Making smart buying decisions is an important part of financial planning. In this lesson, we learn tips regarding buying a home and a car – two of the largest purchases we make. We will analyze the difference in cost between renting and buying a home and determine how much of a house you can afford. Lastly, we will learn about the different mortgage loans available and which might be best for your situation.

Lesson 2.3 Outcomes
Upon completion of this lesson, you should be able to

  • Make good buying decisions.
  • Choose a vehicle that suits your needs and budget.
  • Choose housing that meets your needs.
  • Decide whether to rent or buy housing.
  • Calculate the costs of buying a home.
  • Get the most out of your mortgage

Lesson 3.1 Introduction
Now that we have managed our spending and borrowing, it is time to focus on life and health insurance. There are many different types of life insurance and they can be very confusing products to analyze. The cheapest life insurance is term insurance. However, the cost increases as you age, so it isn’t considered ‘permanent’ life insurance. Disability insurance, which insures against becoming unable to work, is an underutilized insurance product. You are far more likely to become disabled than to die, so it may be useful if you have dependents that rely on your salary. 

Lesson 3.1 Outcomes
Upon completion of this lesson, you should be able to

  • Understand the importance of insurance.
  • Determine your life insurance needs and design a life insurance program.
  • Describe the major types of coverage available and the typical provisions that are included.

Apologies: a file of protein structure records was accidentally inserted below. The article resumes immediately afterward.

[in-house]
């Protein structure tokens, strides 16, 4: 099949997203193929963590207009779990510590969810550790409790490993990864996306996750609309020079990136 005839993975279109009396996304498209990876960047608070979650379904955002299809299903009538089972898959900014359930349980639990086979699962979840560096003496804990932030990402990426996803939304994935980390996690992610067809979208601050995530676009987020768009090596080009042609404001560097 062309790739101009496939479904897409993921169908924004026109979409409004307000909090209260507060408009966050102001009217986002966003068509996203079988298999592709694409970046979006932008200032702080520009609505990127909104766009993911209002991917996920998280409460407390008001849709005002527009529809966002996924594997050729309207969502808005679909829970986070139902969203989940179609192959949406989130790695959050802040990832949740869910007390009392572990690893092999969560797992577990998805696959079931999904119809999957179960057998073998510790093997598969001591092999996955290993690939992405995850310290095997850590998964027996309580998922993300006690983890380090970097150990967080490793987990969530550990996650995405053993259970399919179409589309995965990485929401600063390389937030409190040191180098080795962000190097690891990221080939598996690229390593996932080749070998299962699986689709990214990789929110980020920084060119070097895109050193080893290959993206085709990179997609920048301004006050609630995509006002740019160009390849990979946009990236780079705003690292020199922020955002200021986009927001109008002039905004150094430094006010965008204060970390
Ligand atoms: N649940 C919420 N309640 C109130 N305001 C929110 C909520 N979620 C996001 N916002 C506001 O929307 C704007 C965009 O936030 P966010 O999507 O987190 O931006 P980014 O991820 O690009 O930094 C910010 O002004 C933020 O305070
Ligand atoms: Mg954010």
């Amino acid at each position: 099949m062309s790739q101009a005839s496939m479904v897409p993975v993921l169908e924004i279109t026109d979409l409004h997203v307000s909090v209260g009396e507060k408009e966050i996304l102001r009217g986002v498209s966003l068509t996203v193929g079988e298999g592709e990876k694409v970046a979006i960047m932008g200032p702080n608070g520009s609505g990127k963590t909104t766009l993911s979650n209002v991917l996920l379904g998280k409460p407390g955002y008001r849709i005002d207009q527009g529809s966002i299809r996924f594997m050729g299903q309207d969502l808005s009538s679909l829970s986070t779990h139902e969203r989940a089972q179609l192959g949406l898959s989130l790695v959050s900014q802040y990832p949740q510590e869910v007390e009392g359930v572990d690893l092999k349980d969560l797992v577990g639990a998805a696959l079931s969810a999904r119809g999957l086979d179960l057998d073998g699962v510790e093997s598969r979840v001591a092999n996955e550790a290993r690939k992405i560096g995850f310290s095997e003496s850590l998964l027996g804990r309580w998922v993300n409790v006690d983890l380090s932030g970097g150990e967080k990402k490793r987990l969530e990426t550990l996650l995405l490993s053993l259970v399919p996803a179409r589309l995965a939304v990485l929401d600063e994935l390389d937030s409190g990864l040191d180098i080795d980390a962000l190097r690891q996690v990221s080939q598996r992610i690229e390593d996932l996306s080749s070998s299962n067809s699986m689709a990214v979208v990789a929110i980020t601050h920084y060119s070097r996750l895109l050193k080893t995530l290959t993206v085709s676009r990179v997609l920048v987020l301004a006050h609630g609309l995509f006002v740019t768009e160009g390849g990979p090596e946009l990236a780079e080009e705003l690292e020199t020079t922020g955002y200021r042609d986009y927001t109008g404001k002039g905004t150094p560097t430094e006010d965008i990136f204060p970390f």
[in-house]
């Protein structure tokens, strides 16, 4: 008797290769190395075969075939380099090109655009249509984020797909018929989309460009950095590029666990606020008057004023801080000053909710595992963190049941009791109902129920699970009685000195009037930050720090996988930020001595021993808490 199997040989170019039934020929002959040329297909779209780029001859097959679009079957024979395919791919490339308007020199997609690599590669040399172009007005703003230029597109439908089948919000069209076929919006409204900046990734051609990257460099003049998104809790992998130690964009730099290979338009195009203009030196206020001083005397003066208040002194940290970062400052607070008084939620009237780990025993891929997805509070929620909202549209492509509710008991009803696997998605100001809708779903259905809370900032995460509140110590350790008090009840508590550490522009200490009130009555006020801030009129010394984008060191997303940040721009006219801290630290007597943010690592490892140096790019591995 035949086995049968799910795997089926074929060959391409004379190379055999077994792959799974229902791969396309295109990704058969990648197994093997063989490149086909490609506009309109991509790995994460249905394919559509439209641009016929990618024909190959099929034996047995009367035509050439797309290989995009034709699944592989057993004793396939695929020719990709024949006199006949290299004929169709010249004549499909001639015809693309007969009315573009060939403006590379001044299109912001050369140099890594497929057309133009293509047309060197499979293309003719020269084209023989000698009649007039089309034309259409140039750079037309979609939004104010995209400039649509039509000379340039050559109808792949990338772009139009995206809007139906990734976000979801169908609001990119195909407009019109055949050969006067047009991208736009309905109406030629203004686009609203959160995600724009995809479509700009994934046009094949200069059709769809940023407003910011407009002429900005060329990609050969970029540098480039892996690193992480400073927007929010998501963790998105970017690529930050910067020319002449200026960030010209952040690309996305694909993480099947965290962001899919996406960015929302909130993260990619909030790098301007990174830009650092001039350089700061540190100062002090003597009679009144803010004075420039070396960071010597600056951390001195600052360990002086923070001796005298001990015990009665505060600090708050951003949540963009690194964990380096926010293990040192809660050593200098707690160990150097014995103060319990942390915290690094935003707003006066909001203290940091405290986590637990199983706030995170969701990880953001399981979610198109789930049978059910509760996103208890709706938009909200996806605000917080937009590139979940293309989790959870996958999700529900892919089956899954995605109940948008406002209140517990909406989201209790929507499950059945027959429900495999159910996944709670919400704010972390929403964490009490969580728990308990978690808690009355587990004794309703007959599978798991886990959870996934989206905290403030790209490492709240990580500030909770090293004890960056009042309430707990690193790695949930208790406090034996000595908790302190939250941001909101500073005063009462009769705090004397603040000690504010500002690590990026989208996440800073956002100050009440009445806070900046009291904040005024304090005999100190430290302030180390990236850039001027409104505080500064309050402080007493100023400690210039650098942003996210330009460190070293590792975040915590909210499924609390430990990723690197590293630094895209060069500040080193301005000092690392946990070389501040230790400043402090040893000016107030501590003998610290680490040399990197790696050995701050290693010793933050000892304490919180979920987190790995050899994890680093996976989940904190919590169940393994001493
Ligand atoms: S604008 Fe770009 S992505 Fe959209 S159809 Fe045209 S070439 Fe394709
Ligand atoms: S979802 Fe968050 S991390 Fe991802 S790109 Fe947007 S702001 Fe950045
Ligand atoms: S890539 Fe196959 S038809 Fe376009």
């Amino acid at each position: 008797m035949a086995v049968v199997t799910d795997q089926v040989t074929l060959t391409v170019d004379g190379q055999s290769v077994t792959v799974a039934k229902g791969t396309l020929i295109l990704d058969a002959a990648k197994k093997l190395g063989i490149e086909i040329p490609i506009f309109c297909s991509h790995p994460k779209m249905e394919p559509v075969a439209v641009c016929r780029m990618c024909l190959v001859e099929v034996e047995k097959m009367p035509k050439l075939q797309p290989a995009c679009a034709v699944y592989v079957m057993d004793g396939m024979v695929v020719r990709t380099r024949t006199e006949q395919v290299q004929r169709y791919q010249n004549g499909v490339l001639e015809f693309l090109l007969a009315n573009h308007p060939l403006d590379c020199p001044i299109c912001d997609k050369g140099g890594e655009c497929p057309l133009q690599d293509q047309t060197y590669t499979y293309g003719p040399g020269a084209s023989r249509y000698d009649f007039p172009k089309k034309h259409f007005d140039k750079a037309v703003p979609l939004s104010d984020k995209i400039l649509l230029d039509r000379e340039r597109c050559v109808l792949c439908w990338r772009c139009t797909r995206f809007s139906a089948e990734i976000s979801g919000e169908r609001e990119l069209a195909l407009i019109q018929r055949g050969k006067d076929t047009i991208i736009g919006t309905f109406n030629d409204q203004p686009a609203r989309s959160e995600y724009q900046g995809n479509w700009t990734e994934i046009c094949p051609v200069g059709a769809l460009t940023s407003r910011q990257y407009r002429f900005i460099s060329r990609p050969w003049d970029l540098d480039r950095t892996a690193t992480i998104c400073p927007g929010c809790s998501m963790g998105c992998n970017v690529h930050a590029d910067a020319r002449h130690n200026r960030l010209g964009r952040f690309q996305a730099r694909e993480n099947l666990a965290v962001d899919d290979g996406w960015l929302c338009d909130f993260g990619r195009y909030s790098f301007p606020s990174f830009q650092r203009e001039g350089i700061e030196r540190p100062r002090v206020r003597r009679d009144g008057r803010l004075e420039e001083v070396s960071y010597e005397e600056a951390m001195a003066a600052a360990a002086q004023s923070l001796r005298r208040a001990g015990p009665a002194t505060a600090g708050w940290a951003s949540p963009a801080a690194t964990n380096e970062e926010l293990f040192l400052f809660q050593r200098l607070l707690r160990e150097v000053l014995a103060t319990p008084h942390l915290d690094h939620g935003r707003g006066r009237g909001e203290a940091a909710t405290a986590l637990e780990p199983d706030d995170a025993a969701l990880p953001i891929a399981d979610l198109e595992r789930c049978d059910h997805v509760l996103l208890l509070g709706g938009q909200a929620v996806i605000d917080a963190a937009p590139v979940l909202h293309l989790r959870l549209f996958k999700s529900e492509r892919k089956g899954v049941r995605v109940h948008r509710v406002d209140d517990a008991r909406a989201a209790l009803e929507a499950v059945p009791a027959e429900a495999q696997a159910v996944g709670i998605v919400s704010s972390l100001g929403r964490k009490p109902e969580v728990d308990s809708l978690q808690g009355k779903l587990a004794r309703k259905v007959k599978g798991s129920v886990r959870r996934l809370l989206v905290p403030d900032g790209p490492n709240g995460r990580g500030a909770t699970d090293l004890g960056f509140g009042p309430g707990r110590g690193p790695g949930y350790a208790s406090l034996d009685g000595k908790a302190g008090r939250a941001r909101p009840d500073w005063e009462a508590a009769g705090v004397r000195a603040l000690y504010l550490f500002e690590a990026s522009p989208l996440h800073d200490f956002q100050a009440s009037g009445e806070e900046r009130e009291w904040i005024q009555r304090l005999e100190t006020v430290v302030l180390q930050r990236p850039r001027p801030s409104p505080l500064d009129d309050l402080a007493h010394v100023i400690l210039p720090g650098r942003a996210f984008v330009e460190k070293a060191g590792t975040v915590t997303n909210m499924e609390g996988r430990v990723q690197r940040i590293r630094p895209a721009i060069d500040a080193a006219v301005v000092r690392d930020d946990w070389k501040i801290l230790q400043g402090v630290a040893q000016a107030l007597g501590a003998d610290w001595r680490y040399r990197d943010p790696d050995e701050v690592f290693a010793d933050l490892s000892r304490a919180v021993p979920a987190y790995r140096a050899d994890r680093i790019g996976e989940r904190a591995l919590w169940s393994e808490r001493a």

• Design a health care insurance program and understand what provisions are important to you.
  • Describe disability insurance and the choices available to you.
  • Explain the purpose of long-term care insurance and the provisions that might be important to you.

Lesson 3.2 Introduction
Reading your automobile insurance policy isn’t easy and this chapter will help you understand what kind of coverage you currently have. In addition, this chapter explains the different types of homeowner’s insurance policies. If you rent, a renter’s policy will cover your assets inside the residence and it is relatively inexpensive. Lastly, if you have a large enough emergency fund, consider increasing the deductible on your homeowner’s and automobile policy because it will reduce your annual premiums.

Lesson 3.2 Outcomes
Upon completion of this lesson, you should be able to

  • Understand, buy, and maintain homeowner’s insurance in a cost-effective way.
  • Recover on a liability or loss to your property.
  • Buy the automobile insurance policy that is right for you.
  • File a claim on your automobile insurance.